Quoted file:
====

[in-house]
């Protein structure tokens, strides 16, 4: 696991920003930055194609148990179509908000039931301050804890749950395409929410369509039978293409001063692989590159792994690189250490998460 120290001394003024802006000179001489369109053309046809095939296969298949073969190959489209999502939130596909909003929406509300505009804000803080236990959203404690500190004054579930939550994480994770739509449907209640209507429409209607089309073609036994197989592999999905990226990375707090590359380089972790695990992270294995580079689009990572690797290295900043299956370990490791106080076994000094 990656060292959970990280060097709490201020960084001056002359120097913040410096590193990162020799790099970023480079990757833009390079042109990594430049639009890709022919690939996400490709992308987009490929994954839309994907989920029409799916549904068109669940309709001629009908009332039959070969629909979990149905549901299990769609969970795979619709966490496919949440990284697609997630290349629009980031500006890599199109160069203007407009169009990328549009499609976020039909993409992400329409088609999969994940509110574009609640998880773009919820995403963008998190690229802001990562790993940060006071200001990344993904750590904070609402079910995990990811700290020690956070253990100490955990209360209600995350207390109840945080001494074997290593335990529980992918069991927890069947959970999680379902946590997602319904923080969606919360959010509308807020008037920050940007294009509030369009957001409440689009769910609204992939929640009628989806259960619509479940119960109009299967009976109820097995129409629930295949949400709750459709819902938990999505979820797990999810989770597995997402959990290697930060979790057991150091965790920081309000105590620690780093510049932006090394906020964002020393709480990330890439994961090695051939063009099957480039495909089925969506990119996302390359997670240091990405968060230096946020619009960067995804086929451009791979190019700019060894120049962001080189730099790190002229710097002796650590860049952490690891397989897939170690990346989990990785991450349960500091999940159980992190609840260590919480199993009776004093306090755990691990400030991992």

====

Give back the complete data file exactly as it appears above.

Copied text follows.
[in-house]
């Protein structure tokens, strides 16, 4: 696991920003930055194609148990179509908000039931301050804890749950395409929410369509039978293409001063692989590159792994690189250490998460 120290001394003024802006000179001489369109053309046809095939296969298949073969190959489209999502939130596909909003929406509300505009804000803080236990959203404690500190004054579930939550994480994770739509449907209640209507429409209607089309073609036994197989592999999905990226990375707090590359380089972790695990992270294995580079689009990572690797290295900043299956370990490791106080076994000094 990656060292959970990280060097709490201020960084001056002359120097913040410096590193990162020799790099970023480079990757833009390079042109990594430049639009890709022919690939996400490709992308987009490929994954839309994907989920029409799916549904068109669940309709001629009908009332039959070969629909979990149905549901299990769609969970795979619709966490496919949440990284697609997630290349629009980031500006890599199109160069203007407009169009990328549009499609976020039909993409992400329409088609999969994940509110574009609640998880773009919820995403963008998190690229802001990562790993940060006071200001990344993904750590904070609402079910995990990811700290020690956070253990100490955990209360209600995350207390109840945080001494074997290593335990529980992918069991927890069947959970999680379902946590997602319904923080969606919360959010509308807020008037920050940007294009509030369009957001409440689009769910609204992939929640009628989806259960619509479940119960109009299967009976109820097995129409629930295949949400709750459709819902938990999505979820797990999810989770597995997402959990290697930060979790057991150091965790920081309000105590620690780093510049932006090394906020964002020393709480990330890439994961090695051939063009099957480039495909089925969506990119996302390359997670240091990405968060230096946020619009960067995804086929451009791979190019700019060894120049962001080189730099790190002229710097002796650590860049952490690891397989897939170690990346989990990785991450349960500091999940159980992190609840260590919480199993009776004093306090755990691990400030991992």